3.1 Facility Needs
In 2005, the St. Charles Mesa Water District developed a Long Range Capital Improvement Plan, and it is attached in the folder at the end of this report. The proposed improvements contained therein are a comprehensive needs list, and not all of the items are directly related to water use, or conservation. However, the majority of the costs associated are directly relevant to providing additional raw, or treated water, increased storage and distribution capacity. In addition, one of the main areas of concern is non-revenue water. That is, treated water, which is utilized by the customer, but which is not being properly metered, and therefore, not being paid for, by the customer. It is believed that this is due to inaccurate metering due to deterioration in the individual meters themselves. Many of the original water meters, which were installed in the early 1970’s, are still in use today. Recently, a sample of these meters were replaced with radio read meters. The old meters were tested by the District, yielding the following results:
As can be seen from the test results, some of the low flows do not even register on 3 of the old meters. The moderate flows are off by an average of 14% (low), while the high flows are still relatively accurate.
Currently, and for the foreseeable future, the District has an abundance of raw water, in the form of senior surface water rights, wells, raw water storage and project water. However, the existing well sources will be taken out of service at some point in the future. This is particularly true if the majority of the shares in the Bessemer Ditch are sold. This is due to the fact that the seepage from the unlined irrigation ditch is tributary to the existing wells, and the wells are only utilized when the ditch is flowing.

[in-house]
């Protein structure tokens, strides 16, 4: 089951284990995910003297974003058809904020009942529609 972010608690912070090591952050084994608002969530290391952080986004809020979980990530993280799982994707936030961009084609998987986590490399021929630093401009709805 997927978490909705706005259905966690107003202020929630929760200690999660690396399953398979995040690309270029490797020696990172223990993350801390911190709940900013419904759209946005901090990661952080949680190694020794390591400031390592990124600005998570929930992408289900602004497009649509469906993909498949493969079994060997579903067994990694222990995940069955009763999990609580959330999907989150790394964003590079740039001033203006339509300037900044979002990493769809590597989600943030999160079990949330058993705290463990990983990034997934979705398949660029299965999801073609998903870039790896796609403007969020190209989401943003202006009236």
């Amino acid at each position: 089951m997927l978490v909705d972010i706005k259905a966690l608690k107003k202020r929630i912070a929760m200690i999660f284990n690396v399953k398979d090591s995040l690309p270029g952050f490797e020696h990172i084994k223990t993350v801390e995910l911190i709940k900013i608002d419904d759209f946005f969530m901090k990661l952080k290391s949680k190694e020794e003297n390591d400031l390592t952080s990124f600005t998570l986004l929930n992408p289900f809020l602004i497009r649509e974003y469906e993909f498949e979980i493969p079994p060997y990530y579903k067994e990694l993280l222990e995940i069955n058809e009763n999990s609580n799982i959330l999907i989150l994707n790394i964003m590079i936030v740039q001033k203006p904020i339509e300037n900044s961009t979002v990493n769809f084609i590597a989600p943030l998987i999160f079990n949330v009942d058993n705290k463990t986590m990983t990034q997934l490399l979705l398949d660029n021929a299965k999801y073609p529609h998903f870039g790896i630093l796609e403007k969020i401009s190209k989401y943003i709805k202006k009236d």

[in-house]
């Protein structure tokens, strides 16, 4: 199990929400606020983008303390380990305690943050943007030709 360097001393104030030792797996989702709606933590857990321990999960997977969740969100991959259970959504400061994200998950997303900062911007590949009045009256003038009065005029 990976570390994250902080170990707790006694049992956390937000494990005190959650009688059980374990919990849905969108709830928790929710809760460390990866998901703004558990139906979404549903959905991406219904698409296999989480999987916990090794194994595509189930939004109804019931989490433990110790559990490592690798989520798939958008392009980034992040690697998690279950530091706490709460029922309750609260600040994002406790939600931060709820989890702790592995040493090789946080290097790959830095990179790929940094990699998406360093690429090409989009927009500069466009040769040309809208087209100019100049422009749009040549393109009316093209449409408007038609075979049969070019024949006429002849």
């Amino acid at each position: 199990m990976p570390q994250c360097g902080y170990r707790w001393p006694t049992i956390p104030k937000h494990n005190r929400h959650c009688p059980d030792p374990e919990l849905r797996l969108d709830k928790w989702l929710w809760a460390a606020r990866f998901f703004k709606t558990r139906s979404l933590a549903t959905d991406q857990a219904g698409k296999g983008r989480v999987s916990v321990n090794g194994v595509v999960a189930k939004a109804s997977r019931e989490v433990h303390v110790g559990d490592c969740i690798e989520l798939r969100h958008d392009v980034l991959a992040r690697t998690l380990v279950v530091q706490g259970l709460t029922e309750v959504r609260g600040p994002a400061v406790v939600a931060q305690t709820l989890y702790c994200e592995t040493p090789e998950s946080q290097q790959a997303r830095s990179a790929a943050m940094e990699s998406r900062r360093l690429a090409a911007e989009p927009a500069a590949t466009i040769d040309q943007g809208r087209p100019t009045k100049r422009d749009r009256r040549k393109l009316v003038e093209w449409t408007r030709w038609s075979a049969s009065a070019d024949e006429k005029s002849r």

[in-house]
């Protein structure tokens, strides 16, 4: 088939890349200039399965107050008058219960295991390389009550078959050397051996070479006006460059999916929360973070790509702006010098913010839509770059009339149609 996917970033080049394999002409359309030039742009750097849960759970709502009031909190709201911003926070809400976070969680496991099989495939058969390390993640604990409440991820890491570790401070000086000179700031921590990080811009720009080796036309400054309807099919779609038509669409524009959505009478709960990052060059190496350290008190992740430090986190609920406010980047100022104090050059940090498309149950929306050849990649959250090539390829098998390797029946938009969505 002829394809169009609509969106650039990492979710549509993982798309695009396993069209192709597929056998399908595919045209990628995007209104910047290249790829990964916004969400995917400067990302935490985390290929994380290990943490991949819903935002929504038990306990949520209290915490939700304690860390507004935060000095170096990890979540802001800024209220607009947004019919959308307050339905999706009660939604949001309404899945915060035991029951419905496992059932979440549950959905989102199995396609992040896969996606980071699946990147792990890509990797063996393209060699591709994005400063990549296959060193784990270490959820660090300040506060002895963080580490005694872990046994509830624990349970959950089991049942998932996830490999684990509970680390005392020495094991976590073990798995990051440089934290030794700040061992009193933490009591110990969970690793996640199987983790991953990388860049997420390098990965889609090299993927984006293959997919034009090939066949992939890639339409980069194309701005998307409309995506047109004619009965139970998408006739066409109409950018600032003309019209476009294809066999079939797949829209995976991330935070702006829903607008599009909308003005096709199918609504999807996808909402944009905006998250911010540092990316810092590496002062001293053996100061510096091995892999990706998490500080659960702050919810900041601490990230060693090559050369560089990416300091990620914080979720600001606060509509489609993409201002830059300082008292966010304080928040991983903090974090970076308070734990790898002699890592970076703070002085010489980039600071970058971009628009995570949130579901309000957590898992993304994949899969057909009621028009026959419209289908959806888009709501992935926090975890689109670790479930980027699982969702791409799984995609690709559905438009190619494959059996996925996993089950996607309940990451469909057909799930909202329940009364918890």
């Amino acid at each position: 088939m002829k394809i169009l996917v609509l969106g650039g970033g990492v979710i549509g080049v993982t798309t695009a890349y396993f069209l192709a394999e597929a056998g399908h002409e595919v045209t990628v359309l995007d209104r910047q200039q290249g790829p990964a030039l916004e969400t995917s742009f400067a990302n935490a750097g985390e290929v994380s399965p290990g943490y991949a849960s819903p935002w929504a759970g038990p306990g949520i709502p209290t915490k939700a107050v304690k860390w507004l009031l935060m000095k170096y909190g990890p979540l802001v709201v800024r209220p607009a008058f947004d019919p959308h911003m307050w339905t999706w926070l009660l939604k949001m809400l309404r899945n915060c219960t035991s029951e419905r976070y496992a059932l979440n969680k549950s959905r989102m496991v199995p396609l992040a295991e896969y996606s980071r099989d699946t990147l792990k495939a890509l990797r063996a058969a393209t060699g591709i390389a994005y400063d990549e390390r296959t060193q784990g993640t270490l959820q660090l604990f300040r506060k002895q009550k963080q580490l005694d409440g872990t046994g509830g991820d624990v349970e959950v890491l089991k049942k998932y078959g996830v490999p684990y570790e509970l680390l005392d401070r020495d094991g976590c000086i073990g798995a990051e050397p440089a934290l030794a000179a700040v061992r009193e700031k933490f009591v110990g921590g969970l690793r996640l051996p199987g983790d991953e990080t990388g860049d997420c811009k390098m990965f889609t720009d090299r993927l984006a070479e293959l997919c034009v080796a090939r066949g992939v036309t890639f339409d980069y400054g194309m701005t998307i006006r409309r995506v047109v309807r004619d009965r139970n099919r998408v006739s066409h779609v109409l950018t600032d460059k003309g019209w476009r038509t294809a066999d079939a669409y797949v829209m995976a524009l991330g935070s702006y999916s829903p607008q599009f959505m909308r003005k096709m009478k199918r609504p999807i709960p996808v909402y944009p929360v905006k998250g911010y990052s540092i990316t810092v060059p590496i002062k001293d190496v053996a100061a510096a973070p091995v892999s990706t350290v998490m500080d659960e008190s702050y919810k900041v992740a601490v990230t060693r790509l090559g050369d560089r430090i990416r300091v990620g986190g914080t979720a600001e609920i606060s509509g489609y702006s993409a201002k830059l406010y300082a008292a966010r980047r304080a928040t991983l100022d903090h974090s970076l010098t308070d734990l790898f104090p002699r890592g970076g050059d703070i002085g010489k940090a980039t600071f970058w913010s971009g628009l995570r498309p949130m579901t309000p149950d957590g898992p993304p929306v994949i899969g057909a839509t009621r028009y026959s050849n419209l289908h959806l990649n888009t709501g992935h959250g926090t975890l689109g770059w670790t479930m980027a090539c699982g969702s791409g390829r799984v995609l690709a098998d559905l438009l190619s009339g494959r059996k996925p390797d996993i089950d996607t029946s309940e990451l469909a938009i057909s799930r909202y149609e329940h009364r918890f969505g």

The District intends to add 2 Million Gallons per Day (MGD) capacity to its main treatment plant, in 2012. In addition, they intend to add 1 MGD capacity to their secondary plant in the year 2020. This will give a total treatment capacity of 8 MGD in 2020, an increase of 3.0 MDG.
Additional upgrades in pumping and distribution are planned through the year 2025, which are intended to provide additional capacity and higher system pressure. At present, there are three small sanitation districts which provide sanitary sewer service to customers in the St. Charles Mesa Water District. They are:
- St. Charles Mesa Sanitation District
- Salt Creek Sanitation District
- Blende Sanitation District
In total, the 3 districts presently serve 430 customers. No additional service is anticipated by any of these entities.
The vast majority of the residences and businesses located in the District’s service boundary are presently utilizing Individual Sewage Disposal Systems (ISDS) consisting of a septic tank and leach field. The fact that no further sanitary sewer service is anticipated has tended to limit dense development, particularly for the future, as the minimum lot size required for ISDS systems has increased to 30,000 square feet minimum.
3.2 Incremental Cost Analysis
The following is a summary of the per unit costs ($/Gallon) associated with the various planned supply-side capacity improvements:
3.3 Preliminary Capacity and Costs Forecasts
It is projected, in Worksheet 2-1, that the Maximum-Day demand in the year 2017, shall be 4.4 Million Gallons per Day (MGD); and in the year 2027 the Maximum-Day demand shall be 4.9 MGD. Accordingly, the District intends to upgrade its overall treatment capacity by 2 MGD in the year 2012, and an additional 1 MGD in 2020. The following is a summary of the projected Maximum-Day demand and the proposed total treatment capacity: